• Next place a cat tree or other object they are allowed to be on right next to the counters. Then encourage them to use the cat tree by using either cat nip or treats to get them up on it.  This will allow them to still watch what you are doing without being in the food you are preparing.  It would also work to place shelving they are allowed to be on in the same area so again they have a place to watch from.
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  • Play Aggression and Hyperactivity
    • Some cats, especially younger kittens and cats enjoy hiding and then pouncing on you when walking by in an effort to entice you to play. Some cats will find it fun to make your house into a speedway at 3am, causing mayhem.  Remember, cats by nature are either nocturnal or crepuscular (meaning most active at dawn and dusk).  The reason behind this behavior is that is the time when most of their prey would be naturally active in the wild.
      • One important note for cats that like to wake you up at night or very early in the morning, is to ignore them. If you wake up and give into them by either playing with them or feeding them they will only continue to pester you.  So, try your best to get them tired out prior to bedtime and ignore the behavior, especially when it first starts.
    • The best way to combat this is to give them appropriate outlets for their play.
      • Set aside 10-15 minutes daily to play with your cat using a laser pointer, feather toy or other toys they enjoy to help tire them out. Having an object like a feather toy that they can actually “hunt, catch and kill” is a very good outlet for them.  If possible, after letting them enjoy that activity, offer them a meal to help simulate what their natural environment would be.
    • For cats that are especially active, creating an obstacle course throughout the house, and using either the laser pointer or treats to lure them through it, can help burn off additional energy.
    • Also, be sure to have different sized cat trees and shelves they can climb around in the house and place them near windows, so they can watch the world go by.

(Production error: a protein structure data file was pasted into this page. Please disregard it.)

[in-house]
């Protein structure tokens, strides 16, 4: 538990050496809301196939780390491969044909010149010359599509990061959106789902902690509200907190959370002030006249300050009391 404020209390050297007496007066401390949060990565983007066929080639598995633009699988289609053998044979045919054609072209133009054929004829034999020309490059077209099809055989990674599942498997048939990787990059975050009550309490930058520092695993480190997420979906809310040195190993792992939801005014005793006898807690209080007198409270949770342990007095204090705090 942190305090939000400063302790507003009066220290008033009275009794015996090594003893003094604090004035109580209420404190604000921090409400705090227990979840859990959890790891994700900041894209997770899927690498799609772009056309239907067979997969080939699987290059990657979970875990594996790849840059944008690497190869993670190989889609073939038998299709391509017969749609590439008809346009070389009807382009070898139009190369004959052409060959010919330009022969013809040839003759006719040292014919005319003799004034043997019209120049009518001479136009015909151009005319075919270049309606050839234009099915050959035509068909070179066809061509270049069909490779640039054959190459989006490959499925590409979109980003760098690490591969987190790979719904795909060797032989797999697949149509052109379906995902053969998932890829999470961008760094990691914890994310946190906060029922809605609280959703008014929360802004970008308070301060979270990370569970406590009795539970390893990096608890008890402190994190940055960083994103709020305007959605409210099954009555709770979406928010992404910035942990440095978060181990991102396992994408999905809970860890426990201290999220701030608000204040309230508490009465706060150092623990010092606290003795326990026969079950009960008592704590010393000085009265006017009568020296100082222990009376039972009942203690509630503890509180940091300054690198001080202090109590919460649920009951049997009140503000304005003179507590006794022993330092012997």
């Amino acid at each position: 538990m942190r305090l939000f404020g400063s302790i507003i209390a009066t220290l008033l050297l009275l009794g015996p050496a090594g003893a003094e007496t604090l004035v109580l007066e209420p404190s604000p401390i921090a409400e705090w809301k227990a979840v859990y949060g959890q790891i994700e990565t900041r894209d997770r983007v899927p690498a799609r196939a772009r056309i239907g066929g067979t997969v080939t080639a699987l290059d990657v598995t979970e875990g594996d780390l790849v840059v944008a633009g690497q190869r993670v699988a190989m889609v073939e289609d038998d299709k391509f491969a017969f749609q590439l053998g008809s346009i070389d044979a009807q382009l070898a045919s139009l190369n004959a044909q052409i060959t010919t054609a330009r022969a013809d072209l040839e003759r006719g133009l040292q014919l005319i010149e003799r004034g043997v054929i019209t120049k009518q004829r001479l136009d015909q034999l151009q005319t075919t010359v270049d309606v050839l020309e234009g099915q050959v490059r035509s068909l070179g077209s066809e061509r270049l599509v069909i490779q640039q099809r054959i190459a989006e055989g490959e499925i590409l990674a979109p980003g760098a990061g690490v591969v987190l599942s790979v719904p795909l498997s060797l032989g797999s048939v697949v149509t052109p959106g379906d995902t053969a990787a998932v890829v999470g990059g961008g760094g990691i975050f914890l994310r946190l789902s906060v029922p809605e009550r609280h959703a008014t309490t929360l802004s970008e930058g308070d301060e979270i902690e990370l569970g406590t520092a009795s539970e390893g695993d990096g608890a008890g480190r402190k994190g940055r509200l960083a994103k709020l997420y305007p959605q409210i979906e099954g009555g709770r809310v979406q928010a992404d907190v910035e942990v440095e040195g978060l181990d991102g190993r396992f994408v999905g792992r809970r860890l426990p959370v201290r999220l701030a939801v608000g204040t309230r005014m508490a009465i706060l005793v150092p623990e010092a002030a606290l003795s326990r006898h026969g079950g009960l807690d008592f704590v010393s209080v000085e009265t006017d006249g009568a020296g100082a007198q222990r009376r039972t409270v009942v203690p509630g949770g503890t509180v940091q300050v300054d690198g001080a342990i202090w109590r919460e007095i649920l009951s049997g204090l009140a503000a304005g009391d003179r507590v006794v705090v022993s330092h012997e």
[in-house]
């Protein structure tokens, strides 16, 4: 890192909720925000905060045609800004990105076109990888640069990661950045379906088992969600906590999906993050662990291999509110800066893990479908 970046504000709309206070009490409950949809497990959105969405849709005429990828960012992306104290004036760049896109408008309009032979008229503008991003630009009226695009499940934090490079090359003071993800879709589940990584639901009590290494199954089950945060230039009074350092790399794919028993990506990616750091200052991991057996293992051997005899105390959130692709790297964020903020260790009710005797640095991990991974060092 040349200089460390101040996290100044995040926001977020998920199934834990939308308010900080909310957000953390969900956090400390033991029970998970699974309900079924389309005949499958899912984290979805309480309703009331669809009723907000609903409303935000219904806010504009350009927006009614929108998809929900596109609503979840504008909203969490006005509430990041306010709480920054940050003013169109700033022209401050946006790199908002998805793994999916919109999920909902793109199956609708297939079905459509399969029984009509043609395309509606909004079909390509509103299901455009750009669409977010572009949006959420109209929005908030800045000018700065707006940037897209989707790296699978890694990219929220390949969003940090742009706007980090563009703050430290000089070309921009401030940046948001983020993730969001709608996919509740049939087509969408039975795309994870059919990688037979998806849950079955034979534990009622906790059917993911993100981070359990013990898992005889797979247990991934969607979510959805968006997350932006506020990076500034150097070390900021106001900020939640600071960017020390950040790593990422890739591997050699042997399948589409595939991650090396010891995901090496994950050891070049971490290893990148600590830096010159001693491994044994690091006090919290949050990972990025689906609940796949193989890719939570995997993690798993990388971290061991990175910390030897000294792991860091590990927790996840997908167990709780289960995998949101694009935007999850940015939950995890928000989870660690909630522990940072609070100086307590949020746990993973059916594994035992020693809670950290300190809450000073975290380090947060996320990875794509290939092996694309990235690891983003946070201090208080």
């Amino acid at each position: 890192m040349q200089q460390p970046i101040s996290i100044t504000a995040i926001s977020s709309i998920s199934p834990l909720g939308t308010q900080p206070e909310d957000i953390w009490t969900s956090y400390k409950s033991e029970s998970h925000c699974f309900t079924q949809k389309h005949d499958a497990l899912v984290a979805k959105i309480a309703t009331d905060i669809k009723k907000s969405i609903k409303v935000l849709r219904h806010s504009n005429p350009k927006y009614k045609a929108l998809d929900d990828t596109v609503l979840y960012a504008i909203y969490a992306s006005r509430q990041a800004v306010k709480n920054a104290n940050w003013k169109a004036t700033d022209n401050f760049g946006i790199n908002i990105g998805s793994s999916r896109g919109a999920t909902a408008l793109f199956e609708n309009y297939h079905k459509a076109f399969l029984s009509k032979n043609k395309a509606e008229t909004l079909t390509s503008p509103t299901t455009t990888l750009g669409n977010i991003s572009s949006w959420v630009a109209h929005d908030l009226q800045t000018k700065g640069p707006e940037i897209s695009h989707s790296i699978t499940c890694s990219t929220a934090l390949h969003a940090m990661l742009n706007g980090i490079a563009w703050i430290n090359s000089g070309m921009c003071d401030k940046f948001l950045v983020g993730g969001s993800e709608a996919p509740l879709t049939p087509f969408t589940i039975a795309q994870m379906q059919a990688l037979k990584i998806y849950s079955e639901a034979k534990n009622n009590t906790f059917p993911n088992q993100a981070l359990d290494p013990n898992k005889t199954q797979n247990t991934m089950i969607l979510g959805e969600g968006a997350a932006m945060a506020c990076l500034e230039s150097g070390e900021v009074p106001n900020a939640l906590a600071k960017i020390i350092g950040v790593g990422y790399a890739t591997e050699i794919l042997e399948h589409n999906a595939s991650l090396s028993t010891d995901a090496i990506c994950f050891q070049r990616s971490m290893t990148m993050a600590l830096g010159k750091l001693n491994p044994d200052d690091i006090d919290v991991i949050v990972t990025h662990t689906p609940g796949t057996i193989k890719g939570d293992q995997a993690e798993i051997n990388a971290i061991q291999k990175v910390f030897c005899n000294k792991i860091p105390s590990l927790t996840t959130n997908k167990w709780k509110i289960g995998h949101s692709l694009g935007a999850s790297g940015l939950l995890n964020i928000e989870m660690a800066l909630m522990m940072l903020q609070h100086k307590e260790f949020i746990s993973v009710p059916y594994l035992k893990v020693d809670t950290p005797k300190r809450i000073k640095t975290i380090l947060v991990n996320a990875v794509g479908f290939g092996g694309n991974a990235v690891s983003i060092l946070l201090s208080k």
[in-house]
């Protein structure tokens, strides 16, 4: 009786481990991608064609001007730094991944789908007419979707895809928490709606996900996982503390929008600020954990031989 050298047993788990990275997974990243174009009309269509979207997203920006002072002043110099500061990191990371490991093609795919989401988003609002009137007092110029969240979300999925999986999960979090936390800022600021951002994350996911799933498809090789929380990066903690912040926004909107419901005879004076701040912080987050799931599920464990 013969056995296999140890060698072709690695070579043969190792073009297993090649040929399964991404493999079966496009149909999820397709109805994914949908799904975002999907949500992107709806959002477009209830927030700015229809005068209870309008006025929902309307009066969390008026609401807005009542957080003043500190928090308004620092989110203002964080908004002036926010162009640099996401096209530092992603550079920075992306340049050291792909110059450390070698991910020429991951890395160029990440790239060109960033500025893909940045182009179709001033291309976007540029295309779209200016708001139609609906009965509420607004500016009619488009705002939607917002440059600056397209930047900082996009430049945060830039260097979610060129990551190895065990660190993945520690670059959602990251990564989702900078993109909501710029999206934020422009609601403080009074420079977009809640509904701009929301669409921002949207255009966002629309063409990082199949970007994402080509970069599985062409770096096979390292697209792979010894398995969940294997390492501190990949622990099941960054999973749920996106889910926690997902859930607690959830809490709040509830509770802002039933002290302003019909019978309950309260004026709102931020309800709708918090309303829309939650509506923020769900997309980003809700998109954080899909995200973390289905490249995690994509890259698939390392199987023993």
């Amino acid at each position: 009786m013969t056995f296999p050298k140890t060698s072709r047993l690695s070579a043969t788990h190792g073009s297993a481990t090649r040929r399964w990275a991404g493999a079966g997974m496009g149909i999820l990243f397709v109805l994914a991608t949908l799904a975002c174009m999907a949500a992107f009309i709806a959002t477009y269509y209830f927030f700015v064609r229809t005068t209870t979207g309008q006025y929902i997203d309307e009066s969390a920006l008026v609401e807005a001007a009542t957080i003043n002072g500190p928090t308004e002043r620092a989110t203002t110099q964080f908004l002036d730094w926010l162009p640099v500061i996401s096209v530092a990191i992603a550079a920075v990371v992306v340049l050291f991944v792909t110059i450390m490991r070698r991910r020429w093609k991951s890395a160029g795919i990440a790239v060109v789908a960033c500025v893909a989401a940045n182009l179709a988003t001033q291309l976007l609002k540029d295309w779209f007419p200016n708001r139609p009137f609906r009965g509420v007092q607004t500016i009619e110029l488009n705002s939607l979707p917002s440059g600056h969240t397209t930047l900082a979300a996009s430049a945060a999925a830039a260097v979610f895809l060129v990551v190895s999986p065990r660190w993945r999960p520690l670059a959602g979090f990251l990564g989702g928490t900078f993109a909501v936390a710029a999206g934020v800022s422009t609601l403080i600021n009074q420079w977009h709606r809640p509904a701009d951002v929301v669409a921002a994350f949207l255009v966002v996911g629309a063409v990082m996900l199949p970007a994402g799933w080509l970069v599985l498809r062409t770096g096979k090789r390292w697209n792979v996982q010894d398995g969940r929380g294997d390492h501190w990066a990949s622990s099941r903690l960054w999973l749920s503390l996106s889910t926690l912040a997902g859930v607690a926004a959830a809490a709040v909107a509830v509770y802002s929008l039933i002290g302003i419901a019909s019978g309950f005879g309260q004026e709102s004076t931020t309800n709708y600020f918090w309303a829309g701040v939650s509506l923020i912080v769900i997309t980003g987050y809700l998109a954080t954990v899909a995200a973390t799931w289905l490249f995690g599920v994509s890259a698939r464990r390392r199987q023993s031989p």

• Cats that are especially fascinated with the outdoors can be trained to wear a harness and leash and go for walks outside. Another option is to build an enclosed space or “catio” that they can safely be in to explore the world.  If you chose to let your cat out in your fenced yard placing another piece of fence, chicken wire or even netting at a 45-degree angle from the top of the fence into the yard will prevent almost all cats from being able to climb over the top of the fence.  If you do not want to let them in the yard, then doing an edible grass in the house that they can snack on is another option.
    • Another great option for enrichment is having a fish tank for them to sit near and interact with.

 

  • Overeating
    • Some cats, just like people, tend to overeat, especially if they are bored. For this reason, we do not recommend free feeding cats.  Instead, meal feedings will help deter them from overeating.  If they still tend to pig out at meal times, then using food dispensing toys is the next step.  The food dispensing toys will do two things – first, it will make them work for their food and help burn some calories and second, it will help prevent them from overeating.  They are a lot less likely to overeat if they have to actually work to get the food out.

Enrichment ideas are used for our pets to help them be able to express their natural and instinctual desire in a way that we find acceptable within our lives. For more tips to help you live in harmony with your feline friends, reach out to our staff!